A guide to benefit from the UK stamp duty holiday

Updated: Mar 12

Everyone loves a holiday and especially one that involves the word ‘tax’. That’s

why many potential home buyers in England and Northern Ireland are

suddenly eager to take advantage of the government’s stamp duty tax holiday,

which went into effect on October 5 th , 2020. But it’s best not to drag your feet

as this holiday ends on March 31, 2021.


According Chancellor Rishi Sunak, this exemption from the stamp duty land tax

(SDLT), often simply referred to as the stamp duty, could benefit the general

first-time home purchaser by saving them up to £2,000 on homes valued up to

£500,000 pounds. But make sure you get all the facts before you take this

holiday.


Homebuyer beware… and polish your negotiating skills

Back in 2008 a similar stamp duty tax holiday scheme was launched and it was

discovered that when homeowners got wind of the tax holiday scheme, they

tended to keep their selling prices at a higher rate. This is because they knew

that potential buyers, who normally pay the stamp duty, would now have

some extra money in their pockets. That’s why it’s important to hone your

negotiating skills to get the best possible home price. Ultimately, you will

probably find yourself splitting the cost of the stamp duty with the home

owner. But even in this circumstance you could still save a significant amount

of money.


Not such a happy holiday for second-home purchasers

While the stamp duty holiday is expected to serve as an incentive for expanded

home buying among those trying to enter the market for the first time during

the current Covid-19 pandemic, those setting their sights on a second home to

let will be disappointed. You’ll still have pay stamp duties of between 3 and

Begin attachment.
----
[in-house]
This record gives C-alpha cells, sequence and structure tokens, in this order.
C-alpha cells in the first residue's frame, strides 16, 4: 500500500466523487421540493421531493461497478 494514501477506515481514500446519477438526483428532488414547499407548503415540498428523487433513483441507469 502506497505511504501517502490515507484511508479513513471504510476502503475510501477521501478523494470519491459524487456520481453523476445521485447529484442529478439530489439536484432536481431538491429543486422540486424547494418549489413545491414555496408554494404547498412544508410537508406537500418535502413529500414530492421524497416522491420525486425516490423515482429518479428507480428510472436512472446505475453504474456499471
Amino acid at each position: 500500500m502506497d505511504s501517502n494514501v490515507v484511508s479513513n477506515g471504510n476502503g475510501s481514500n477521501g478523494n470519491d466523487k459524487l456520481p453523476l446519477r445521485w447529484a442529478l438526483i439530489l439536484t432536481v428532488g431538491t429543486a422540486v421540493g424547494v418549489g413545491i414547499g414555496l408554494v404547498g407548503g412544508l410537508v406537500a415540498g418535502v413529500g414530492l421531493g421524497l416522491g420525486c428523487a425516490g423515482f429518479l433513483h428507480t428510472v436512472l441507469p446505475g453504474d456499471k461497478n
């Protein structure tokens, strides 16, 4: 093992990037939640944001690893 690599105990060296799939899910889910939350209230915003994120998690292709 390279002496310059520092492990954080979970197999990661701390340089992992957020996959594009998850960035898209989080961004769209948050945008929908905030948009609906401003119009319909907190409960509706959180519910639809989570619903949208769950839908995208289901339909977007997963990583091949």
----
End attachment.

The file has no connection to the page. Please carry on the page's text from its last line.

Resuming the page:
15% of a home’s value depending on the overall price.


Stamp duty bands for £500k homes and above

If you’re aiming to purchase a home in the tonier price ranges between

£500,000 and £925,000 during the tax holiday period, the 2% stamp duty band

disappears, and instead immediately kicks in at 5%, and reaches 10% for

homes costing £1.5 million. Anything above this amount and you’ll be looking

at an even higher rate of 12%.


Stamp tax holiday sparking home purchase interest from foreigners

One interesting development to arise from the tax holiday decree in recent

weeks is the sharp spike in interest for UK home purchases from overseas

buyers, in particular, the Hong Kong Chinese.


According to one sales director at Hong Kong-based Platinum Rise Real Estate-

“We have recently received approximately 25 per cent more inquiries than

normal.” He added that a host of counties maintain significantly higher home

purchase cost burdens than the UK, including Singapore, Hong Kong, Canada

and Australia.


So, if you had your eye on a property below a half million pounds, now might

be the best time to make your move. Because, like a week or two in Spain

during summer… holidays don’t last forever.

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